A pro-life pastor is seeking to have his case against State of Maine officials heard by the United States Supreme Court. The Thomas More Society has filed an amici curiae (“friends of the court”) brief in March v. Mills, et al. The non-profit national public interest law firm is supporting Andrew March in his quest to have the noise provision clause of the Maine Civil Rights Act ruled unconstitutional and discriminatory.
March, pastor of the Cell 53 church in Lewiston, regularly preaches outside Planned Parenthood’s abortion facility in Portland. He is asking the Court to rule on whether police can enforce noise regulations against pro-life demonstrators in Maine’s largest city. March’s petition seeks review of a 1st U.S. Circuit Court of Appeals decision stating that protesters could be cited for breaking a state noise ordinance.
Thomas More Society attorney Thomas Olp explains the case with an analogy. “Imagine three drummers standing outside a Planned Parenthood, drumming away at an equal volume for equal amounts of time—and loud enough to disturb the services inside the facility. One practices his skills to audition for a band. Another shouts, ‘Keep abortion legal!,’ at the top of his lungs. The third drummer, hoping to deter abortion-minded women, repeats, ‘Overturn Roe v. Wade,’ in a normal conversational tone without amplification. Under the noise provision clause in the Maine Civil Rights Act, only the third drummer would be cited for violating the law.”
The challenged provision bars a person from intentionally making noise that “can be heard within a building,” when such noise is made with the additional intent to either “jeopardize the health of persons receiving health services within the building” or “interfere with the safe and effective delivery of those services within the building.” “Only in the third example given above,” says Olp, would the conduct possibly violate the noise ordinance. But that comes about because of the message communicated, not the noise itself. For that reason, the noise ordinance is content based and viewpoint discriminatory. The Maine District Court recognized this in striking down the law, but the 1st Circuit Court of Appeals ignored this obvious fact and erroneously reversed the lower court. We hope the U.S. Supreme Court will correct this situation.”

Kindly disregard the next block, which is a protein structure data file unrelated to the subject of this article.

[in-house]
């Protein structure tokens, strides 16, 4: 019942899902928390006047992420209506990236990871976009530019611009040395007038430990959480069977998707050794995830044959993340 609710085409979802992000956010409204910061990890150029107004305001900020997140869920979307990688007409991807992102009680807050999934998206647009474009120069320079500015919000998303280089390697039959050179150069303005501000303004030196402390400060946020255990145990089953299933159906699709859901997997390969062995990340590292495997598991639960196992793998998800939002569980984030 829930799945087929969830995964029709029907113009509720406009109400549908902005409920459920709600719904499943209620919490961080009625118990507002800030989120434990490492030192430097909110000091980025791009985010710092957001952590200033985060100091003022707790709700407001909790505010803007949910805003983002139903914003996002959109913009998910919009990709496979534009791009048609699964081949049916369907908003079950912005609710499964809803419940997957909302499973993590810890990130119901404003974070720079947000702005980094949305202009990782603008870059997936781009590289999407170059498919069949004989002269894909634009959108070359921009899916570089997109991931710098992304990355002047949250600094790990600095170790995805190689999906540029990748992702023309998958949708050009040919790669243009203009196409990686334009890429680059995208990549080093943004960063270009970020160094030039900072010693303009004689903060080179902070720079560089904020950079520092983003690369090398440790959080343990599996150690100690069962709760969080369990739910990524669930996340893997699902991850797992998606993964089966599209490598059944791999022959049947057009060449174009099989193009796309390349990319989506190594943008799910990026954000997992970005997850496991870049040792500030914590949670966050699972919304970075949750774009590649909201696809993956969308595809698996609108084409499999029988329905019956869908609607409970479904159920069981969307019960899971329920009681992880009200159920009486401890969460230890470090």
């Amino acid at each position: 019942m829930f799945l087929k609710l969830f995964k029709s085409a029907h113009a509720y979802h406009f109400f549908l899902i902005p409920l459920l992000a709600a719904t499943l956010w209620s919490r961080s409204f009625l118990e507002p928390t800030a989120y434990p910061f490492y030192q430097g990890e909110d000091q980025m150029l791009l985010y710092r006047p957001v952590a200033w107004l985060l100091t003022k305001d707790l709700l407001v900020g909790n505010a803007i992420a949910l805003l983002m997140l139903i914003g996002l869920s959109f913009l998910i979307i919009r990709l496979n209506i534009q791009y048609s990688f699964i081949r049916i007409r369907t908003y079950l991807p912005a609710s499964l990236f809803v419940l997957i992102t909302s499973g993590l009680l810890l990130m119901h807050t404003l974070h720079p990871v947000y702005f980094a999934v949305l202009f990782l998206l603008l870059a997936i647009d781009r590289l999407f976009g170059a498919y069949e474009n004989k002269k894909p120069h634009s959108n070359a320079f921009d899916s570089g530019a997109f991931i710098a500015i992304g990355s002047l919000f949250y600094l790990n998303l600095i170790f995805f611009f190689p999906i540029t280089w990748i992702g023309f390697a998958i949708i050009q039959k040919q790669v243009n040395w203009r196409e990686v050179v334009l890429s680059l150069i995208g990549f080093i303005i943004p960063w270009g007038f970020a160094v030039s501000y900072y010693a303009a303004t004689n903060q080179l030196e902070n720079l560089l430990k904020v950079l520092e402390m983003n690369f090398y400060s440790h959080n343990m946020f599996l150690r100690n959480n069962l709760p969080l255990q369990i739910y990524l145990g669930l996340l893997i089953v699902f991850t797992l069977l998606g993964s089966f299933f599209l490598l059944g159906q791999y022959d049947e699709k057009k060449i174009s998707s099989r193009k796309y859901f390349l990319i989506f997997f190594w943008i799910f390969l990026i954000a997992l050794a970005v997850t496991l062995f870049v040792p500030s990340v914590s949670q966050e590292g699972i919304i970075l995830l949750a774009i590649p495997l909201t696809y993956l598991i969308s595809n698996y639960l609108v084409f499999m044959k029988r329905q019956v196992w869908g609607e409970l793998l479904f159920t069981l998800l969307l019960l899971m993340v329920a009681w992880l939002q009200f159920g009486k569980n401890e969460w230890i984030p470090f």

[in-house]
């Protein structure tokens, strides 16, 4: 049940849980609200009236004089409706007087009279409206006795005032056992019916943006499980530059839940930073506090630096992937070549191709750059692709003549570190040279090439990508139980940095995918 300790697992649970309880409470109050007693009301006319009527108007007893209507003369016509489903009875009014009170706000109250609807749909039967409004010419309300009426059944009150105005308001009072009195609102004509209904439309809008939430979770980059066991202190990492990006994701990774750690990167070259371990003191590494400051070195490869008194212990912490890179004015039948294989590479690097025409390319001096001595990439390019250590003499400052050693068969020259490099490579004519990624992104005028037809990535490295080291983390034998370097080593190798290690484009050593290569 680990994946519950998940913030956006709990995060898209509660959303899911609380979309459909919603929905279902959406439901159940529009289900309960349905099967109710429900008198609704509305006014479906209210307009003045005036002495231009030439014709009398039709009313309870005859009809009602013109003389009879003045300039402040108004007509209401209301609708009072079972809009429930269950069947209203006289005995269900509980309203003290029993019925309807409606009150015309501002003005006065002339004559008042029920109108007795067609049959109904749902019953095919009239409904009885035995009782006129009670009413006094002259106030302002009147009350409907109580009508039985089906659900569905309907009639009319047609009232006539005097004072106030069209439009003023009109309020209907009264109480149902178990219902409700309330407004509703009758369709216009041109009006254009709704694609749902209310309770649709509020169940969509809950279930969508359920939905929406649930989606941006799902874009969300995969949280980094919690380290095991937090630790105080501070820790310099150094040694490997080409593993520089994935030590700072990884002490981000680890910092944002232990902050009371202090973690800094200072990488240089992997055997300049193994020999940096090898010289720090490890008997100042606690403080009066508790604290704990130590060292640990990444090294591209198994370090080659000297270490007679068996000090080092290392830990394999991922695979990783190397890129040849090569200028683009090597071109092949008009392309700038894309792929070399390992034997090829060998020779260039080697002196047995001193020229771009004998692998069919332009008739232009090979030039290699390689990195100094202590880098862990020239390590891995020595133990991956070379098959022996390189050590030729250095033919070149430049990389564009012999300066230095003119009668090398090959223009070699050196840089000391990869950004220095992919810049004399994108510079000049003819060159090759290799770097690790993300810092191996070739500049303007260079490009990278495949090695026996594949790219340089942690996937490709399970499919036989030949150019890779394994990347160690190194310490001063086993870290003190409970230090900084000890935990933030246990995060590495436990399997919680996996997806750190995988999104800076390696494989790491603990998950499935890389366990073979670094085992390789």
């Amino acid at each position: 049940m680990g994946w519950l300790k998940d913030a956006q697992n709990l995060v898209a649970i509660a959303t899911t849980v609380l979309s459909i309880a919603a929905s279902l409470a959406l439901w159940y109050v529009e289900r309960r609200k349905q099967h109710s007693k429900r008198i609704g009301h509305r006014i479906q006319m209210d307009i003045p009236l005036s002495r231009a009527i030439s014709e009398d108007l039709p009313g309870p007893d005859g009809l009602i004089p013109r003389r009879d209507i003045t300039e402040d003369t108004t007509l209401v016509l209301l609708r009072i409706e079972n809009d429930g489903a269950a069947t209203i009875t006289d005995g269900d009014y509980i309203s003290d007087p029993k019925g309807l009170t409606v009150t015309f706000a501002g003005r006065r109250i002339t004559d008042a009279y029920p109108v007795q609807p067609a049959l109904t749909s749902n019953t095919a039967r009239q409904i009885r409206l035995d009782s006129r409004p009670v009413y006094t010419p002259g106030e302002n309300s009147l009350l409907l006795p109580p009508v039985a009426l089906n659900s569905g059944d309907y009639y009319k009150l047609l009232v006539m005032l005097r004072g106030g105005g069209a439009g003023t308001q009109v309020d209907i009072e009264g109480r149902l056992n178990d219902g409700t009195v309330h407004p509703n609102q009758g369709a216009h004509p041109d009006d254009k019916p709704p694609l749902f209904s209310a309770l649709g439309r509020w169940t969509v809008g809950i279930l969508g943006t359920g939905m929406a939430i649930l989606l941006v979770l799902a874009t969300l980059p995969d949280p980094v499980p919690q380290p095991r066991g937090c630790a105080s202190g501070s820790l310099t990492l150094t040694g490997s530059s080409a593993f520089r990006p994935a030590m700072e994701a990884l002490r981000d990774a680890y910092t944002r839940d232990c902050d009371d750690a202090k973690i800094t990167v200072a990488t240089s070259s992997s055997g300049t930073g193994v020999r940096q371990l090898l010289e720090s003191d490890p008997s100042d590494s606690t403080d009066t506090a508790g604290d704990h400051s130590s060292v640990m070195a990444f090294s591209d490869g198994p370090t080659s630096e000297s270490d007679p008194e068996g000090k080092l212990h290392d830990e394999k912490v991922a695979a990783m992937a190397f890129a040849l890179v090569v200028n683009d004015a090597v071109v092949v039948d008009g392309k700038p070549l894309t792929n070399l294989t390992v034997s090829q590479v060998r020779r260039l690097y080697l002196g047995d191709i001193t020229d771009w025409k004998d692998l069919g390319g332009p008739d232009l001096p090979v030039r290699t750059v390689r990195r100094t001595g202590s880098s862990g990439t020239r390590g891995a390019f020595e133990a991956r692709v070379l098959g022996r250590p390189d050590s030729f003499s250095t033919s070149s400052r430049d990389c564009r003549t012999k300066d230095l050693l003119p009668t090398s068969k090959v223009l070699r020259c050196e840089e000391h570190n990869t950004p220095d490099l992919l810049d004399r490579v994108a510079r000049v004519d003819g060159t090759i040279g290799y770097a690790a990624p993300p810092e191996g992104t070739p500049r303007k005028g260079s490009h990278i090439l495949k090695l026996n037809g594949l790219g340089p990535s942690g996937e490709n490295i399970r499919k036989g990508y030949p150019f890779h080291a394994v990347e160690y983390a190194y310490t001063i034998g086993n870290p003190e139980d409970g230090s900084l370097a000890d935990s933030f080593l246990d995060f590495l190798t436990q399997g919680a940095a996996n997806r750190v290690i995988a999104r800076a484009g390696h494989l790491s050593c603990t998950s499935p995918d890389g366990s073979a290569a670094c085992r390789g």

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The brief contends that the Ordinance violates Constitutionally guaranteed free speech for a number of reasons, including:
- The government can only regulate the when, where and how of public speech, not what the speech says. Maine’s noise provision ultimately seeks to punish a speaker based on the speaker’s message, not on the loudness with which it is delivered, because it singles out only certain messages at a given noise level for regulation.
- Maine’s noise provision lacks adequate criteria to ensure the noise ordinance is enforced objectively, rather than based on the subjective attitude of the hearers of the speech.
- The 1st Circuit’s decision upholds an ordinance that applies a different free speech standard to abortion-related speech, than is applied in non-abortion contexts. This sets a dangerous precedent.
“Maine’s noise provision intentionally weakens First Amendment protection for speech on matters of great public concern — here abortion,” explained Olp. “Granting less protection to abortion-related speech than to other speech — such as labor speech — threatens all Americans’ freedom to speak out and reeks of ‘big brother’ style censorship.”
The lawsuit names Maine Attorney General Janet Mills and several Portland police officers. In 2016, a federal judge for Maine decided that the noise section of the Maine Civil Rights Act was unconstitutional because it regulated based on the content of the speaker’s message. This past August, a trio of 1st Circuit judges reversed that decision, declaring the clause to be “message-neutral.”
Read the Thomas More Society amici curiae brief filed December 4, 2017, with the Supreme Court of the United States in March v. Mills, et al., with the Pacific Justice Institute and Life Legal Defense Foundation, here